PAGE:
New Research

The Implications of Self-Directed Home Care in Ontario:
A Case Study on Gotcare Services

University of Toronto

The Ontario home care system is fragmented. Its services are divided among the public sector, for-profit, and nonprofit home care companies. Publicly funded care is often insufficient and leaves many older adults having to seek out additional privately funded care. An Ontario home care company called Gotcare provides supplementary home care delivery to Ontarians that are the hardest to reach, in a way that is consistent, transparent, and sustainable.

The Hard to Reach

Older adults and people living with chronic disabilities in Ontario whose needs are not sufficiently met with traditional home care.

Key Takeaways

Researchers found that self-directed home care offers many benefits to the home care sector, reducing administrative costs and providing care recipients more choice and control.

  1. Gotcare’s model of home care will continue to be sought after by individuals seeking self-directed care, especially as it allows them to access home care in a personalized manner and through the use of technology.
  2. Gotcare’s model of self-directed home care may provide flexibility that is attractive to some home care workers looking for a part-time or a second job, but much like the traditional model of home care in Ontario, it is not likely to provide consistent full-time hours or job security that some care workers need.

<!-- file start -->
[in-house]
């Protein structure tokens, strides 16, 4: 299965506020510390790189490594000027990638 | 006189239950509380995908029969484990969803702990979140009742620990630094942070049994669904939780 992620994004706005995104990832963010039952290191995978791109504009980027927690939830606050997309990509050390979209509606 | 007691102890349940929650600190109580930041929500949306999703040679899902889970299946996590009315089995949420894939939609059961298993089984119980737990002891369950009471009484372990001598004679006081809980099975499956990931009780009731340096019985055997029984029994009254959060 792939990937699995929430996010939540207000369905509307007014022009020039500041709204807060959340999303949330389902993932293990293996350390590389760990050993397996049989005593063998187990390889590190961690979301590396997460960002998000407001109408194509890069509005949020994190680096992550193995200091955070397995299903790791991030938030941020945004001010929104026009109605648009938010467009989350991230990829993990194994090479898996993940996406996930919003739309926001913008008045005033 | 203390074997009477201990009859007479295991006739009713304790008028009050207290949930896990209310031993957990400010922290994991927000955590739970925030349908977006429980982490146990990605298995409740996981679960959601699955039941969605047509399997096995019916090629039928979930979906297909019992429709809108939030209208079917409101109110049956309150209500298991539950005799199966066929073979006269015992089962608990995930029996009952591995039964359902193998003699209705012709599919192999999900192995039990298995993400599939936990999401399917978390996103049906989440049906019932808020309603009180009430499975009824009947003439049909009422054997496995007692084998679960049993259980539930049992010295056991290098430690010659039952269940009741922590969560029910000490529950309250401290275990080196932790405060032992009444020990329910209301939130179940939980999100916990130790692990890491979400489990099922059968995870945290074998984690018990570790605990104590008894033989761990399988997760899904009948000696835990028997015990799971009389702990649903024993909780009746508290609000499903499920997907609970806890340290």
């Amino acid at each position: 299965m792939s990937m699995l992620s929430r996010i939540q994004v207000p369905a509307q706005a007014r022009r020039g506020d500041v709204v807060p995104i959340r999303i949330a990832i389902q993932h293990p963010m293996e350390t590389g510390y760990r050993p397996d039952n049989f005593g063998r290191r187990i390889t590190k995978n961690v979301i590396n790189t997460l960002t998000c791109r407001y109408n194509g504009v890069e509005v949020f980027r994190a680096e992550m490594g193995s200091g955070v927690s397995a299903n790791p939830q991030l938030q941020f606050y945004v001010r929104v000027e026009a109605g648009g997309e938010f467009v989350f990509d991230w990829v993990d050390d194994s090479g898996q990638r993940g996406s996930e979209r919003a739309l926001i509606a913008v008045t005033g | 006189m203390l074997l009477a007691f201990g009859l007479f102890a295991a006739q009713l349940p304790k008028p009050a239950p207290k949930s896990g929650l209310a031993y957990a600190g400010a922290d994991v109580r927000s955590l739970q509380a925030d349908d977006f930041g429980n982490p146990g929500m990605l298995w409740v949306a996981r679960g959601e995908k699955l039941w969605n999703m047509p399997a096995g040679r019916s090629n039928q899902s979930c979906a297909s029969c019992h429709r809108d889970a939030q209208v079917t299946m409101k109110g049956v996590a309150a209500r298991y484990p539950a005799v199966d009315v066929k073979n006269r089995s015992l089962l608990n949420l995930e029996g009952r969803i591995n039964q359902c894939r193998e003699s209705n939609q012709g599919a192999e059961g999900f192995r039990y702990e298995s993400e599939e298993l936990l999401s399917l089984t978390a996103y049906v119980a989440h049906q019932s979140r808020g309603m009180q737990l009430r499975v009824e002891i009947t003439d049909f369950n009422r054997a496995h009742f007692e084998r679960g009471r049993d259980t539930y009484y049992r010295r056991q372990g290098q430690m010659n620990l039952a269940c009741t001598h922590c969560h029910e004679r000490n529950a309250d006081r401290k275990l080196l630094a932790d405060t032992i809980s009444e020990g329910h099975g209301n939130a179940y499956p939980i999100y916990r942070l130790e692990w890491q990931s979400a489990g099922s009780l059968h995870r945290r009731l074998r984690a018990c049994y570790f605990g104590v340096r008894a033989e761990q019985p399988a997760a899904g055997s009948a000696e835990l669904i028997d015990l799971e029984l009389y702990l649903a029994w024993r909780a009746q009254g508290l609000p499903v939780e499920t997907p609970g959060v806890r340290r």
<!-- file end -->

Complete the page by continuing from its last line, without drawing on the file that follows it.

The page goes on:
3. It should be reinforced that this model of care is not appropriate for everyone. Care recipients with complex needs may still benefit from more traditional home care or even long-term care.

Acknowledgements

This research was made possible through the Reach Alliance, a partnership between the University of Toronto’s Munk School of Global Affairs & Public Policy and the Mastercard Center for Inclusive Growth. We would like to acknowledge the incredible support we received from both Marin MacLeod and Professor Joseph Wong. Finally, we would like to thank Nida Shahid for her early contributions to our study design.

This research was vetted and received approval from the Ethics Review Board at the University of Toronto.